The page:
Kara from Kansas told Travis she hoped for "a home-field advantage," while Lauren from Missouri called herself the "biggest Chiefs fan" and left Kelce with this line: "You’re my dad’s favorite player." Both made it past the first round of eliminations.
Honestly, the show is just as morally questionable as "The Bachelor" or any other reality dating series. In this case, however, it's so absurd that it's pointless for viewers to sigh about how it's contributing to the downfall of TV and/or humanity. Instead, think of it an unintentional, low-budget "Bachelor" parody you never knew you needed -- it's a trainwreck and you can't look away. Here's how "Catching Kelce" uses some of the franchise's tropes:
Later, the 20 women join Kelce and other NFL players, including his brother Jason, a center for the Philadelphia Eagles, at a party celebrating the five-year, $46 million contract extension Kelce signed with the Chiefs. Kelce wore a red suit with yellow lining. Very Chiefs. Kelce eventually cut the field to 15 women by sending five more home. One of the women who didn’t make the cut was from Kansas and had earlier said Kelce was her dad's favorite player.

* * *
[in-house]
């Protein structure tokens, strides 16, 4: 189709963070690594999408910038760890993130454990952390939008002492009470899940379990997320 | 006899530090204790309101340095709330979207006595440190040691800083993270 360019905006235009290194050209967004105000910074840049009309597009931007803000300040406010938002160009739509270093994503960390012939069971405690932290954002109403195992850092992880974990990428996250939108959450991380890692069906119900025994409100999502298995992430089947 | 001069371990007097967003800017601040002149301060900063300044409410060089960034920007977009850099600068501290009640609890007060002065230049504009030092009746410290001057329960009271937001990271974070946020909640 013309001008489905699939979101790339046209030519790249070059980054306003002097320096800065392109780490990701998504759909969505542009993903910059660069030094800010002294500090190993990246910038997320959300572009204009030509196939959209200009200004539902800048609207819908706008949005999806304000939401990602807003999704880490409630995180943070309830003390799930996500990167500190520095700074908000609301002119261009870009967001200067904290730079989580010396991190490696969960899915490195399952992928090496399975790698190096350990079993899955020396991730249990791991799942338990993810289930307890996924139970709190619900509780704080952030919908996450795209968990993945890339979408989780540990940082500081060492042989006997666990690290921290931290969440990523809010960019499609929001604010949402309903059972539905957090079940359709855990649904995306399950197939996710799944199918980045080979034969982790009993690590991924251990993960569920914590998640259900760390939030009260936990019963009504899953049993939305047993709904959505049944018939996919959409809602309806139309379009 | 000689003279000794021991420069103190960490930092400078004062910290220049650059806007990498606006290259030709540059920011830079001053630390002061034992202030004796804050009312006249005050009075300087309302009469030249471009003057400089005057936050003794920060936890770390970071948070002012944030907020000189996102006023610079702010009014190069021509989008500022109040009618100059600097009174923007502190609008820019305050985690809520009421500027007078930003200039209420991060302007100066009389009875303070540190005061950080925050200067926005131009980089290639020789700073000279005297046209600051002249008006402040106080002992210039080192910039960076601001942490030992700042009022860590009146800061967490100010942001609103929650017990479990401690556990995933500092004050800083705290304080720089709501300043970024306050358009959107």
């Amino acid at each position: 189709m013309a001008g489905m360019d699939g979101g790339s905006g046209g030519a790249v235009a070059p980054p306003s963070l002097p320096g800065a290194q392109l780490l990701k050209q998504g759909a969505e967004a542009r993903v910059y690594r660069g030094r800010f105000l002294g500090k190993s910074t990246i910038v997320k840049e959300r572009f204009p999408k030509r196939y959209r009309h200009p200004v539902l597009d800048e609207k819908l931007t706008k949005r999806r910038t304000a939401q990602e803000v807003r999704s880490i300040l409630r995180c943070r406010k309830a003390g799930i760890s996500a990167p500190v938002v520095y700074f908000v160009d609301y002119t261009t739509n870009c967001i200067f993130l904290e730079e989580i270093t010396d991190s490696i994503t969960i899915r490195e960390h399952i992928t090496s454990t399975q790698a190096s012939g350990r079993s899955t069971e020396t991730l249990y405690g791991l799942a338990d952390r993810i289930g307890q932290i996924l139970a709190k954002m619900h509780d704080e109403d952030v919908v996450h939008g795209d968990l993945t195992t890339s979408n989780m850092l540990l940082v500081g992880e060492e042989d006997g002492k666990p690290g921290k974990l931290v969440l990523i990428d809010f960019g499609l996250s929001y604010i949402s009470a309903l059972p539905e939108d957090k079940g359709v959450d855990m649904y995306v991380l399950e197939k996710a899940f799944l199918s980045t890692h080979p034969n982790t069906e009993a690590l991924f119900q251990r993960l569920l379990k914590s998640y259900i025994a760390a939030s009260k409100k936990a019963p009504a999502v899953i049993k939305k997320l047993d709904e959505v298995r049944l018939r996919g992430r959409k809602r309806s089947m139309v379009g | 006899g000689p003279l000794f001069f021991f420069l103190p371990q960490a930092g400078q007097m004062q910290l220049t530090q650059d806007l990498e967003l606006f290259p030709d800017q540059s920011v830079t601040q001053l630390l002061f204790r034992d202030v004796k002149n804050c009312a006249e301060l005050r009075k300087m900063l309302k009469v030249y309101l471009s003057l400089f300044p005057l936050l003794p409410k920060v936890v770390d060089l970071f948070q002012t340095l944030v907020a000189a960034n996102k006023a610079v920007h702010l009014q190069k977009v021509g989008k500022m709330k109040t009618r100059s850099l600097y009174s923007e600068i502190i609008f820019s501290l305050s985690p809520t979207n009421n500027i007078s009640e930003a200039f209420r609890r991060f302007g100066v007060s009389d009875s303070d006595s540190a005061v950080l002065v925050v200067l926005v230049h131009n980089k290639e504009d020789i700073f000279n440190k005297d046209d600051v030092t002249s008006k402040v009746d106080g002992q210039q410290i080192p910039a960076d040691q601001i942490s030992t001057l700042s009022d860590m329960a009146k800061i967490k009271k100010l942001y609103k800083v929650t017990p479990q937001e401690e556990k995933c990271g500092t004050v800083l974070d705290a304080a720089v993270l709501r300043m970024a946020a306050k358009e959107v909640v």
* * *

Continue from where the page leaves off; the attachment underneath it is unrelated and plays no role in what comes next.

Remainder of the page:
March planned to return home at a later date, but hearing of the death of Danville student D’Nija Parker, he returned early. Parker died Monday night after crashing her vehicle into an unoccupied building. The high school alum said he wanted to come and show his support. He gave motivational speeches at the school Tuesday afternoon.
Plays like this were not uncommon Sunday night, and in the end, Kelce wound up with five catches for 23 yards and a garbage-time touchdown. Good for fantasy football players, to be sure, but useless in the context of a game in which the winning point was scored with 5:10 left in the first quarter.